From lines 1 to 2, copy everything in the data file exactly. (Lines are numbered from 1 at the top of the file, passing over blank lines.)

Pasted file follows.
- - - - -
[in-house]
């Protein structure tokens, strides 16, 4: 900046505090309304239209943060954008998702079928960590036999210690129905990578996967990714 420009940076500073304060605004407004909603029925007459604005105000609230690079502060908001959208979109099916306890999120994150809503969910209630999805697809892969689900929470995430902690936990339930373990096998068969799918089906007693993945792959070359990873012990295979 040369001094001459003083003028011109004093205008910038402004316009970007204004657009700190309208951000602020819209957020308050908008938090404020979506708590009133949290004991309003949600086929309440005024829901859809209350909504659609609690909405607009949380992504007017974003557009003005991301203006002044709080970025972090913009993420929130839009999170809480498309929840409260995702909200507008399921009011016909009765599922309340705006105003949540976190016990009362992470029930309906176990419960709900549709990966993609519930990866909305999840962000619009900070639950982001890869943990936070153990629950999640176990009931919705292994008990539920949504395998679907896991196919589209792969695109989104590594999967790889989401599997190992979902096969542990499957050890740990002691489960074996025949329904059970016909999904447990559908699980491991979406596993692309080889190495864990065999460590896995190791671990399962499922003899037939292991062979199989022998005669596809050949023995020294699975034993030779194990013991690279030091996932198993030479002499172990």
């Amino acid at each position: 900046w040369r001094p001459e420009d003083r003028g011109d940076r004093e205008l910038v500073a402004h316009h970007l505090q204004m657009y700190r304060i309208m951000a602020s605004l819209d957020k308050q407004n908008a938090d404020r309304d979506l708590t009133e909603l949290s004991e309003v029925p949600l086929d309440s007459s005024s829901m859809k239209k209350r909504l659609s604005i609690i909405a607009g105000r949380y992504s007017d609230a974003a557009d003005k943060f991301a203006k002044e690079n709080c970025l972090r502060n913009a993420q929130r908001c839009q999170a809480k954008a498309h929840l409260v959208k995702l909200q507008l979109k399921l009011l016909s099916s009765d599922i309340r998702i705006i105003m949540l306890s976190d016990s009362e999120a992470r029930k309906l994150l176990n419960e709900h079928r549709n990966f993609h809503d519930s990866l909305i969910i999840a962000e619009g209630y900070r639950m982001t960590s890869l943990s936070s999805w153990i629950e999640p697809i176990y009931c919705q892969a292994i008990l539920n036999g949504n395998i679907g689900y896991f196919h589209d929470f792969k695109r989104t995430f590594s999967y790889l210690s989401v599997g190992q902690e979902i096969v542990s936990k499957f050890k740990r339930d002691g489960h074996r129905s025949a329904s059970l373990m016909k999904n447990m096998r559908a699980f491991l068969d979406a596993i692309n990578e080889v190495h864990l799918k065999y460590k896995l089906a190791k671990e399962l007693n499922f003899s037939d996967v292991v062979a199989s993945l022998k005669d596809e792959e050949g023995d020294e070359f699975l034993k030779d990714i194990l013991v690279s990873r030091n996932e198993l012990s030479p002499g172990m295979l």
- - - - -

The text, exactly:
[in-house]
């Protein structure tokens, strides 16, 4: 900046505090309304239209943060954008998702079928960590036999210690129905990578996967990714 420009940076500073304060605004407004909603029925007459604005105000609230690079502060908001959208979109099916306890999120994150809503969910209630999805697809892969689900929470995430902690936990339930373990096998068969799918089906007693993945792959070359990873012990295979 040369001094001459003083003028011109004093205008910038402004316009970007204004657009700190309208951000602020819209957020308050908008938090404020979506708590009133949290004991309003949600086929309440005024829901859809209350909504659609609690909405607009949380992504007017974003557009003005991301203006002044709080970025972090913009993420929130839009999170809480498309929840409260995702909200507008399921009011016909009765599922309340705006105003949540976190016990009362992470029930309906176990419960709900549709990966993609519930990866909305999840962000619009900070639950982001890869943990936070153990629950999640176990009931919705292994008990539920949504395998679907896991196919589209792969695109989104590594999967790889989401599997190992979902096969542990499957050890740990002691489960074996025949329904059970016909999904447990559908699980491991979406596993692309080889190495864990065999460590896995190791671990399962499922003899037939292991062979199989022998005669596809050949023995020294699975034993030779194990013991690279030091996932198993030479002499172990």